Types of intrinsic motivation difference between extrinsic motivation

Motivation is the expression of the motives that induce a person to perform or tend to a certain action. From a psychological point of view, it can be defined as the set of dynamic factors with a certain origin that drive an individual’s behavior towards a certain goal. According to this concept, every act that is performed without motivation runs the risk of failure. In this article we will provide you the information about the types of intrinsic motivation.

There are different types of motivation. Among which we find extrinsic and intrinsic motivation. In this Psychology-Online article, we will go deeper together into what intrinsic motivation is in psychology, its different types and some examples.

What is intrinsic motivation

The concept of intrinsic motivation was initially used by psychology to explain various “spontaneous” behaviors such as exploring new spaces and manipulating interesting objects, behaviors that seemed to occur independently of each “contingency of reinforcement”. Gradually, the concept acquired a broader meaning to explain a wide range of activities aimed at achieving goals relevant to subjects.

We define intrinsic motivation as the set of positive sensations associated with the fact of performing an activity or a job well , the motivation caused by the desire to obtain certain results. Intrinsically motivated people act because of the fun or challenge included in the goal , rather than external rewards, pressures, or demands. Motivation comes from the psychological rewards associated with success at a task they enjoy.

It is important to point out that when talking about intrinsic motivation there are individual differences: people are intrinsically motivated about certain activities and not about others, and not all are motivated by the same activities. Ryan and Deci identify at the basis of intrinsic motivation three innate psychological needs that support optimal functioning and development of the individual:

  • The need for competence.
  • The need for autonomy.
  • The need for rationality.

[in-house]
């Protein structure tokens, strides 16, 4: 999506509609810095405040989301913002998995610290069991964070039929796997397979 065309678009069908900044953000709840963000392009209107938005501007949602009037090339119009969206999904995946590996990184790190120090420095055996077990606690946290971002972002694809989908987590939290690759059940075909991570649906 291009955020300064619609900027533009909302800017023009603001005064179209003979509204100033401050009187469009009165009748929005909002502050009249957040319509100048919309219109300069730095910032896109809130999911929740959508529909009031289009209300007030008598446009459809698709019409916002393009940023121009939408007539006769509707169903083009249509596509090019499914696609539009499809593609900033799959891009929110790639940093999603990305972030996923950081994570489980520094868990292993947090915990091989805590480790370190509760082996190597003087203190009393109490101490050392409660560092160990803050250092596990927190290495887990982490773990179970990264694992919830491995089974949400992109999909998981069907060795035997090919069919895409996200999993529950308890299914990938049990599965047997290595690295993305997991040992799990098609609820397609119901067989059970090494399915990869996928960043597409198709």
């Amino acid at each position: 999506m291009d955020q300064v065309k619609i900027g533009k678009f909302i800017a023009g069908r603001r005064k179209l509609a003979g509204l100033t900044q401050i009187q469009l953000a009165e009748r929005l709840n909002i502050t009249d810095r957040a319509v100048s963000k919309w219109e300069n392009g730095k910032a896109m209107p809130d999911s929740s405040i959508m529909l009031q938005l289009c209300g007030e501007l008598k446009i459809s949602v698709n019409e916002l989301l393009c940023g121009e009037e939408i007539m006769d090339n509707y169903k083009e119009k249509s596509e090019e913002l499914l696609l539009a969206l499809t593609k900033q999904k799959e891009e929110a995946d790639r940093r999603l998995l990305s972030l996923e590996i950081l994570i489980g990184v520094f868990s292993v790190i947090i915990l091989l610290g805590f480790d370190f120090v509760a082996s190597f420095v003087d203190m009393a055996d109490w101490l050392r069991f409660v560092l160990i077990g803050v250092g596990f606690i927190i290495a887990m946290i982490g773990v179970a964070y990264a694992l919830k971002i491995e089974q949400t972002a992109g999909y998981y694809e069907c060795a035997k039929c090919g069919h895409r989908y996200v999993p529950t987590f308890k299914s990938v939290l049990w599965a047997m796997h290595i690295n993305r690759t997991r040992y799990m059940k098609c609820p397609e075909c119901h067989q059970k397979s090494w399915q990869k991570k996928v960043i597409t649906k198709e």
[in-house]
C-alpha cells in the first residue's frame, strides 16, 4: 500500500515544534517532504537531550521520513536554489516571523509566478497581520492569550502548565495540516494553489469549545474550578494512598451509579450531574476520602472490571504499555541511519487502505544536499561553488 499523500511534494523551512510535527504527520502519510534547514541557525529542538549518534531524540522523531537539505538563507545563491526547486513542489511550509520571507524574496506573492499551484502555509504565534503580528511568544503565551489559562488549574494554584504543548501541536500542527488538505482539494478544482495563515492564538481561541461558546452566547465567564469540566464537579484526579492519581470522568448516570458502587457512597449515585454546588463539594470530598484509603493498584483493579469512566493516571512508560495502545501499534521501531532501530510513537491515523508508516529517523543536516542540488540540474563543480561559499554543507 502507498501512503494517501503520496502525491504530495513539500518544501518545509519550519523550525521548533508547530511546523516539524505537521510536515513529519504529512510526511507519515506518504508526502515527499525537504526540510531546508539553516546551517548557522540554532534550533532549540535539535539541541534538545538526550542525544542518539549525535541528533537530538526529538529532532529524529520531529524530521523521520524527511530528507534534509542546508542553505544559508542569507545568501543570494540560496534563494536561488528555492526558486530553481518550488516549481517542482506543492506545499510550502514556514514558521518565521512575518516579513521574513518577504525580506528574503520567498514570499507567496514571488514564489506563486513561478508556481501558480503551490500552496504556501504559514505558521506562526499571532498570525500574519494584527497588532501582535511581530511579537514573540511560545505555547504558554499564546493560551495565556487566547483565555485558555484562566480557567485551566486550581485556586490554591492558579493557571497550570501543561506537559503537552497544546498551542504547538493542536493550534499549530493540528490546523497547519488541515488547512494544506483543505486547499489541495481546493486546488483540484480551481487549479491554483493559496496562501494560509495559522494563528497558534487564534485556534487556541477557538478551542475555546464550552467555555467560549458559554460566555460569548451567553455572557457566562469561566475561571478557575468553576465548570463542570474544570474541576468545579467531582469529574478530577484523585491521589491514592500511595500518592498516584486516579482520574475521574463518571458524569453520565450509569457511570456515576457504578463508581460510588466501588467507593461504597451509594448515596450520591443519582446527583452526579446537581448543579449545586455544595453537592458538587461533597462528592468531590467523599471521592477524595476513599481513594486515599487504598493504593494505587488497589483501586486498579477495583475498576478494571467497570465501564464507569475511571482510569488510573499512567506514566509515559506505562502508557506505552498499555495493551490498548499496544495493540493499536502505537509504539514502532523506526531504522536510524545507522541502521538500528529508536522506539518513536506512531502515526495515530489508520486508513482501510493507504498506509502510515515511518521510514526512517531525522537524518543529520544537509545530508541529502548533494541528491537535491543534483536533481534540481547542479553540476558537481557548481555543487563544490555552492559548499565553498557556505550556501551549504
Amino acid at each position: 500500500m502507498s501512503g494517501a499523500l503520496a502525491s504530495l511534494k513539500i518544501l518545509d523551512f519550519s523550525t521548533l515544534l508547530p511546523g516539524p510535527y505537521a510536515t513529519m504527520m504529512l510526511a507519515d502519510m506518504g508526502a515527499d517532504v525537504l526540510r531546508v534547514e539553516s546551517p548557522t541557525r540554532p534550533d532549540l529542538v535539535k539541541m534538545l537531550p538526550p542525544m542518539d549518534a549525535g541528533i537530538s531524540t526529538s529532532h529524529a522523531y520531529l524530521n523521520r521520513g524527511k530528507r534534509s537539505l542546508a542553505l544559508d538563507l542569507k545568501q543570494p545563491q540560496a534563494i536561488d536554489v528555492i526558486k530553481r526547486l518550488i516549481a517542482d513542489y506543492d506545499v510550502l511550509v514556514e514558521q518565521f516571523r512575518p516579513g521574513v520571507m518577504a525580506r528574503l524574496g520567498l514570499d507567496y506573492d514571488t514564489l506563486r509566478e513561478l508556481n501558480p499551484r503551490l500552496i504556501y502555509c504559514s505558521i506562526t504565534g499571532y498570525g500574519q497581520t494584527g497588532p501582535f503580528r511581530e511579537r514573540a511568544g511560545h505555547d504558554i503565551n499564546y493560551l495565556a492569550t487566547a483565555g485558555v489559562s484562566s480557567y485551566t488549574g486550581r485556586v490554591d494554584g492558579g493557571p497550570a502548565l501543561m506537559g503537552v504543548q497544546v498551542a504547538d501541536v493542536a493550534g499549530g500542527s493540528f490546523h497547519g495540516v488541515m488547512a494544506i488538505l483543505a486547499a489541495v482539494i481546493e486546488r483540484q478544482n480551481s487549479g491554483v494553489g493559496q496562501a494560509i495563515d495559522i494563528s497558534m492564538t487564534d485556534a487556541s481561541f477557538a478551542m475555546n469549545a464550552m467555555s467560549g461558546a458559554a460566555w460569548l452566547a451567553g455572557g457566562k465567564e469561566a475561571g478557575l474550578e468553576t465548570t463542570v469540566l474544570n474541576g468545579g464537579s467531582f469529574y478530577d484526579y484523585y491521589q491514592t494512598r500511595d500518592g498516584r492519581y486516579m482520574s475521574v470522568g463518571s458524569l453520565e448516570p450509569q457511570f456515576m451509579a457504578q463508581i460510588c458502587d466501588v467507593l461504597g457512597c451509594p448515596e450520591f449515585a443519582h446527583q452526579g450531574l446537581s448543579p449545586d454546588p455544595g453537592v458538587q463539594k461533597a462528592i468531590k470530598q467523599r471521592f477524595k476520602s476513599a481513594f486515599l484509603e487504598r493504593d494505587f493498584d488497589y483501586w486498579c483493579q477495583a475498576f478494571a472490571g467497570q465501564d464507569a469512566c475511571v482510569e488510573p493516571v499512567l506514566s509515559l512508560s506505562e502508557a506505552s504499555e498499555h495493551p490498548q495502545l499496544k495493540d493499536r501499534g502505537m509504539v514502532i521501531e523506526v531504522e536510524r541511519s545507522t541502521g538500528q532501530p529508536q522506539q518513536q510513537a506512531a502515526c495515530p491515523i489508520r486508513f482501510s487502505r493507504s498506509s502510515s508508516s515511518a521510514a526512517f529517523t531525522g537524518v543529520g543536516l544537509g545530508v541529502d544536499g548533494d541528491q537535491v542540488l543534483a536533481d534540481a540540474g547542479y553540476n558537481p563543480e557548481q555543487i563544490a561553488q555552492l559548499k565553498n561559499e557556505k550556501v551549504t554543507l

Types 

Daniel Pink is a modern business and management author with a strong attention to the fluctuating nature of work and its environments. In his book “Drive: the Surprising Truth About What Motivates Us” (2009), he focuses on the importance and effectiveness of three elements of intrinsic motivation at work:

  1. Autonomy : it is the desire to direct one’s own life and allow employees autonomy, contrary to the traditional view that wants employees to “respect” what is asked of them. However, if directors want employees to be more involved in what they are doing, they must allow them autonomy.
  2. Mastery : Mastery is the desire to continually improve something that matters. It is pleasant for humans to improve things and enjoy the satisfaction of results and personal progress. Allowing employees to enjoy a sense of progress at work contributes to their inner drive. On the other hand, a lack of on-the-job opportunities for self-improvement or personal and professional development can cause employees to become bored and unmotivated.
  3. Purpose : is the desire to do things in the service of something greater than ourselves. We want to do things that matter. Most of us spend more than half of our hours at work, which is why we want that time to be important.

Differences with extrinsic motivation

  • Unlike intrinsic motivation, which drives someone to do something for the sheer will to do it, extrinsic motivation guides the behavior of the person who performs a task in order to obtain a specific result. Extrinsic motivation is fueled by the individual’s desire to avoid or obtain, through his own behavior, certain consequences.
  • Internal stimuli generate intrinsic motivation and are determined by the desire and satisfaction of achieving a goal; external stimuli are outside the individual’s control and generate extrinsic motivation: in these cases, the subject undertakes to perform a task to obtain benefits or avoid negative circumstances.
  • Students who are intrinsically motivated to study benefit from the learning activity and are therefore interested in the study itself and not in the advantages derived from academic success; for them, it is important to acquire new skills and improve their knowledge, including through mistakes and unsuccessful attempts. Extrinsically motivated students, on the other hand, commit to studying for reasons external to them, for example, to obtain good qualifications : in many cases they prefer a positive assessment on simple tasks rather than the risk of a negative assessment on simple tasks. more demanding and important. Obviously, one motivation is not better than the other.

We hope you that you have understood the types of intrinsic motivation.

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